Tuesday, May 4, 2010

A False Sense of Security

 for you, PC

Work hard, pay your bills (on time) and save some money.  Keep everything in balance and take a vacation, buy a boat.  Shore up the rainy day fund, the retirement account(s) and the kids' college funds.  Generational wealth is within the grasp of many who never thought it possible for them.  As we climbed on the backs of the baby boomers (our parents or for some, grandparents) whose unparalleled work ethic made it possible, life is good.  Capitalism at its finest.

Wall Street f***ed over Main Street and threw the global economy into a tailspin that affected every aspect of LIFE. Who's to blame?

Who am I kidding, globalization and creative financing have (collectively) turned the American dream into a global nightmare.  Business and financial gurus on Wall Street have been deceiving the public for decades, yet the road to prosperity was still attainable.  Now, not so much.  Sell debt to the middle class (who are almost non existent now) and you've got the makings of an incredible sink hole.  The Great Recession was inevitable.

We've been sold out by laissez-faire capitalism while the S.EC turned a blind eye, because there's no way they couldn't know of BigBusiness' politricks.  In the meantime, they continue to outsource our jobs, not caring that there's not much here (without an education) to replace them.  High dollar manufacturing jobs and those created by the housing boom are long gone.  With the high cost of living, the current minimum wage is barely sustainable for an average family of four.  A majority of workers who entered the job market right out of high school and who've been on the job for 20-30 years, have no desire to go back to school to learn something new.  Unfortunately, they risk falling further through the cracks of a broken economy.  Unemployment benefits and public assistance aren't always a sure thing. 

Let's face it, there are only so many service-type jobs to go around. I'm not implying that these are the only jobs available, and something's always better than nothing.  One would have to work two maybe three to break even; and forget about benefits.  Poverty and prosperity are directly related to higher education or the lack thereof; however, going to college and/or finding a good job doesn't guarantee security anymore.  People are living paycheck to paycheck, and now that shit has hit the fan, the haves don't want the have-nots to have nothing.  Sadly, anger and resentment have replaced compassion in this me-myself-and-I society.

Pundits argue that people shouldn't have bought homes they couldn't afford.  Those people weren't the only ones at fault for this crisis.  During the housing boom everyone and they're damned momma sold real estate, refinancing their homes multiple times to buy and flip houses to beef up their own net worth.  It's a great idea when done properly and not at the expense of those ignorant of the true ramifications of owning a home.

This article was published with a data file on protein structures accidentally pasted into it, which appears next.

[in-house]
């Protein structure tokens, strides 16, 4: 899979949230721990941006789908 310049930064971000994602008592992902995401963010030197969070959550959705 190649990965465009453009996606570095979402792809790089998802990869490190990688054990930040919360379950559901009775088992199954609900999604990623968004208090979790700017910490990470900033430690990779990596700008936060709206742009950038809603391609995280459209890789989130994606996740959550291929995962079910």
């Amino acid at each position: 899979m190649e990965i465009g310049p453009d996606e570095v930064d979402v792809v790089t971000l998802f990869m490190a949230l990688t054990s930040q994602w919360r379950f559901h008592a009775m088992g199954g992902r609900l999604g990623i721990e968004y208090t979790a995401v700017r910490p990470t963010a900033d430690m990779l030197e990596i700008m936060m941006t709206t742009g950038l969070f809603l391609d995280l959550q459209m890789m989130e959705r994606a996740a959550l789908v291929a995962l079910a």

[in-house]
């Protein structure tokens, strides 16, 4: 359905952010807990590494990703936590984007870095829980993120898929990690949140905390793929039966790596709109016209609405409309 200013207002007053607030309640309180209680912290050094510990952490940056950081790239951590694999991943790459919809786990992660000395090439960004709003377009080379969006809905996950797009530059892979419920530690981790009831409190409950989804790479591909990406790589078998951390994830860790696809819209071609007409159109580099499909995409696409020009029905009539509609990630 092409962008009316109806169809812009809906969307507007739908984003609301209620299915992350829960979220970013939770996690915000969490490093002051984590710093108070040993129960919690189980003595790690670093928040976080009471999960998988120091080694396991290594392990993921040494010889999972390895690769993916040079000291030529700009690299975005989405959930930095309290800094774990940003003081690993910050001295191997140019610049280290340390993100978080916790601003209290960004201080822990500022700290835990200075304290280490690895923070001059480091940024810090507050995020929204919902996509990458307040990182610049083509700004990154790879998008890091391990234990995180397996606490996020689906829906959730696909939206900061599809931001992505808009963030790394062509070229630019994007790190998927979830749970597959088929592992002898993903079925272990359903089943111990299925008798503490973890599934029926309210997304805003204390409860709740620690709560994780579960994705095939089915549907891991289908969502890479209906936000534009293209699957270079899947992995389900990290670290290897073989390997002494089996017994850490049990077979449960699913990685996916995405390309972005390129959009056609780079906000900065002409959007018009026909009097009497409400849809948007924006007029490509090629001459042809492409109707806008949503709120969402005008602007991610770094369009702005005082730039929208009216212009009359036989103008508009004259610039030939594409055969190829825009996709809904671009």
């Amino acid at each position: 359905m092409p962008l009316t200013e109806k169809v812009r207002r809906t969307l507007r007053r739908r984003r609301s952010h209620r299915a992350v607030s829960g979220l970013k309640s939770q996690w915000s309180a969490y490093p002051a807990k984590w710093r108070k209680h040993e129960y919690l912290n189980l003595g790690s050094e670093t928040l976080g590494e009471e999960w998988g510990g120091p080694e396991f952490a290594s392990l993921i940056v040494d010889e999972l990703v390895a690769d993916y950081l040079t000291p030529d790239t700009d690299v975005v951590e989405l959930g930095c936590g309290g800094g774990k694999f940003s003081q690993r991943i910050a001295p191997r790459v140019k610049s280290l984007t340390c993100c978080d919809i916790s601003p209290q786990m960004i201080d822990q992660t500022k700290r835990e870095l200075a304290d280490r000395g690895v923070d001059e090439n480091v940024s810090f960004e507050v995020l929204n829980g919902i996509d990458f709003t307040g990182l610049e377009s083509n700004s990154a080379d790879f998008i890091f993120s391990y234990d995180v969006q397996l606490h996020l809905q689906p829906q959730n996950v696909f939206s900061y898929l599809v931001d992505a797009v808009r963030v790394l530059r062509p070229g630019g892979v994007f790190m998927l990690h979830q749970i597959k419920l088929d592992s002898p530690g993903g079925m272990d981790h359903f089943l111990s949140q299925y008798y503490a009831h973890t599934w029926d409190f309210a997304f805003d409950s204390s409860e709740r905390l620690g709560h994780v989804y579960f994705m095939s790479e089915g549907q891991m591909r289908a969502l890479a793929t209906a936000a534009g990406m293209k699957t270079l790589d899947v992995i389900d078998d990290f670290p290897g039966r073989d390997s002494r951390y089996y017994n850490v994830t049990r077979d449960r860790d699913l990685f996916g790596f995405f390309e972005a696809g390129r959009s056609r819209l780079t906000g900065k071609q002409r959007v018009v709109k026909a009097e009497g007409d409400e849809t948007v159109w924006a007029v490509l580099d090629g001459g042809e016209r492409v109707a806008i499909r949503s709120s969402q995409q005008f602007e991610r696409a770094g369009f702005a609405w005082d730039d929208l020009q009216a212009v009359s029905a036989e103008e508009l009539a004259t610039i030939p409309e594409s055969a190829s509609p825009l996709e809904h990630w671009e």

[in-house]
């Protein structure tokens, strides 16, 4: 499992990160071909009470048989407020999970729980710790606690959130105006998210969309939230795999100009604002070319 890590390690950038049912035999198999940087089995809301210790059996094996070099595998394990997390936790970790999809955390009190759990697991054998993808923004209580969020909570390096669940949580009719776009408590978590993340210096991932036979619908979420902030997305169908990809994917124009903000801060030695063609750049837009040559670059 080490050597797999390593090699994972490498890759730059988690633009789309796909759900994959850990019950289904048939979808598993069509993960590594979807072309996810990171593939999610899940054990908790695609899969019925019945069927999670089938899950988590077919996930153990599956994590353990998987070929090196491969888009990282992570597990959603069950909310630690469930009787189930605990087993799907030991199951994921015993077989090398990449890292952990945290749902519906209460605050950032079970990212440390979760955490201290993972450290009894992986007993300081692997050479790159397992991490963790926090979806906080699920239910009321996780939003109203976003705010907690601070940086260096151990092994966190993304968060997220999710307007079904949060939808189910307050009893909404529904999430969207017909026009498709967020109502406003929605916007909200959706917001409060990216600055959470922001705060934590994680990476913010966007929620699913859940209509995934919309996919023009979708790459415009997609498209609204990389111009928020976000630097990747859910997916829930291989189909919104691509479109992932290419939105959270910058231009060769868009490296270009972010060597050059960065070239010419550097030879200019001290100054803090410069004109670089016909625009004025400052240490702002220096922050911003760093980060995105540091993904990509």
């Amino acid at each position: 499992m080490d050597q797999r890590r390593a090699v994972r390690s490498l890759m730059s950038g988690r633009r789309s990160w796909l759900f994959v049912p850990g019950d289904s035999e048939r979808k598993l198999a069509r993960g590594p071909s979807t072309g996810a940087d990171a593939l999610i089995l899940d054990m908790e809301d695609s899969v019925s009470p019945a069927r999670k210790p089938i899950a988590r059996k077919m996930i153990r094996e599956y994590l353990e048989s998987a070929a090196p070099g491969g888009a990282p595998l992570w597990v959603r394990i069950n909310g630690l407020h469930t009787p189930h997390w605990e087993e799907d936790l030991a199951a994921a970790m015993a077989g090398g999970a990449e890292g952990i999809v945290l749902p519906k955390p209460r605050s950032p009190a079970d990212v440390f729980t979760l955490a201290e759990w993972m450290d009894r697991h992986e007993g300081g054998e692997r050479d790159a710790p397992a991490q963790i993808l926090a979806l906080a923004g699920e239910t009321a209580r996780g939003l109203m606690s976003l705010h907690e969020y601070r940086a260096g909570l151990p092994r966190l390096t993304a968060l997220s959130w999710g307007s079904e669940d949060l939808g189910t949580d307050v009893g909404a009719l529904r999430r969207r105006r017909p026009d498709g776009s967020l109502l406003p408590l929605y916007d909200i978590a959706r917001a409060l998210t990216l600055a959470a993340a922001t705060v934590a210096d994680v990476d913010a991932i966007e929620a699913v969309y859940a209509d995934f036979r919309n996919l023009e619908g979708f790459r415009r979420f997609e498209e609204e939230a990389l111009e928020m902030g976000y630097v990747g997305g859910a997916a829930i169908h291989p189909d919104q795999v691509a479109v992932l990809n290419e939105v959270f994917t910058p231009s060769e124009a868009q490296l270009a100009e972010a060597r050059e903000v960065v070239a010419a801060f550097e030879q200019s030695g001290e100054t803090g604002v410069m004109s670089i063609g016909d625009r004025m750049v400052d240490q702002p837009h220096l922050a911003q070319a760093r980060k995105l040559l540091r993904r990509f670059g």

Greed had become the American way; builders, bankers and mortgage brokers were all in bed together having a grand ole time.  A lot of the jobs in the financial sector were created by Big Banks that wouldn't finance less credit worthy individuals but who still wanted a slice of the pie. Everyone was eatin' good and livin' good.  Predatory lenders offered financial products that were bound to fail, and now their employees, who probably also bought homes during this period, are unemployed too.

Again I ask, who's to blame?  Everyone wants to point the finger, but no one wants to shoulder the blame. All of us must take some responsibility for maintaining the status quo and not demanding change. Bipartisanship be damned, they passed the buck and we fell for the okie doke.


Anonymous said...

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Kit (Letters To A Young Sista) said...

Hey Penny, glad to see you have your comments working again.

Who's the blame? A few culprits come to mind:

1. the Reagan years of deregulation,

2. Outsourcing,

3. Clinton repealing part the Glass-Steagall Act, pushed by Phil Gramm (R) and the GOP. See here, it explains how Wall Street was able to do what it did and is really interesting.

I'd also add that a high tech society is more complex. We haven't been a nation of individual farmers, followed by being factory workers for a very long time. People are now required to remain in school beyond 8th grade and this has delayed adulthood.

In the past that was all you needed to eek out a living, and people often started their families between ages 16 - 19.

School isn't for everyone, especially the way they teach now, so now we have labor surplus where 1/3 to 1/2 *drumroll* haven't passed 9th grade. But, there's no farming or factories for these people to work in.

Add in peak oil issues, and well, we're a nation suffering from too many crisis at once.

And all this is only part of the story... dang, it's endless.

Penny Wize said...

Hey Kit!
Re: GLBA Interesting read indeed. Thanks for the link.

I remember my Dad raising hell about 'Reaganomics' as a youngin back in the '80's. I understood his position better as I got older and paid attention to the issues, thus allowing me to form my own opinion(s).

The level of bureaucratic b.s. is sickening; eh, such is the nature of politics.

The state of education in this country sucks and with more budget cuts looming it's only going to get worse because of, you know, budget cuts. *snicker*

"..we're a nation suffering from too many crisis at once."

That's it in a nutshell.

And yet, our President is vilified daily because *gasp* the magic dust he sprinkles over the issues is ineffective.

Kit (Keep It Trill) said...